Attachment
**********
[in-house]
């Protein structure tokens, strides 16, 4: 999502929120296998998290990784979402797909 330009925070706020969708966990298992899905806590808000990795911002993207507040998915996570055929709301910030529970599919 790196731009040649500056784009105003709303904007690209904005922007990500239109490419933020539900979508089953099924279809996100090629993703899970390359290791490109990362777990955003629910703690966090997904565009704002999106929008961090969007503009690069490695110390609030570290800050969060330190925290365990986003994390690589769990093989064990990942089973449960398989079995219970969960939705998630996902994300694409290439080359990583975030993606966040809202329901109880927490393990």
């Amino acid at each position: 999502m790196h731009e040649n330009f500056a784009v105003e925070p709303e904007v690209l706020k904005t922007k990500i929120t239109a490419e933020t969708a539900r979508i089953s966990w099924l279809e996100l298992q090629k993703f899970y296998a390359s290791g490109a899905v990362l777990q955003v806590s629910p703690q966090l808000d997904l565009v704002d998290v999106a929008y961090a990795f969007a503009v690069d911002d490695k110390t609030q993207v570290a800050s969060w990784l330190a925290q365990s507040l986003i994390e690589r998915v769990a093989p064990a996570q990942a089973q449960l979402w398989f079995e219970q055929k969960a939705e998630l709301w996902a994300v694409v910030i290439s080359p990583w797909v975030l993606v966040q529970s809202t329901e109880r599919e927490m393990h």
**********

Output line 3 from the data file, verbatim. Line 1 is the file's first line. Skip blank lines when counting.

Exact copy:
């Amino acid at each position: 999502m790196h731009e040649n330009f500056a784009v105003e925070p709303e904007v690209l706020k904005t922007k990500i929120t239109a490419e933020t969708a539900r979508i089953s966990w099924l279809e996100l298992q090629k993703f899970y296998a390359s290791g490109a899905v990362l777990q955003v806590s629910p703690q966090l808000d997904l565009v704002d998290v999106a929008y961090a990795f969007a503009v690069d911002d490695k110390t609030q993207v570290a800050s969060w990784l330190a925290q365990s507040l986003i994390e690589r998915v769990a093989p064990a996570q990942a089973q449960l979402w398989f079995e219970q055929k969960a939705e998630l709301w996902a994300v694409v910030i290439s080359p990583w797909v975030l993606v966040q529970s809202t329901e109880r599919e927490m393990h």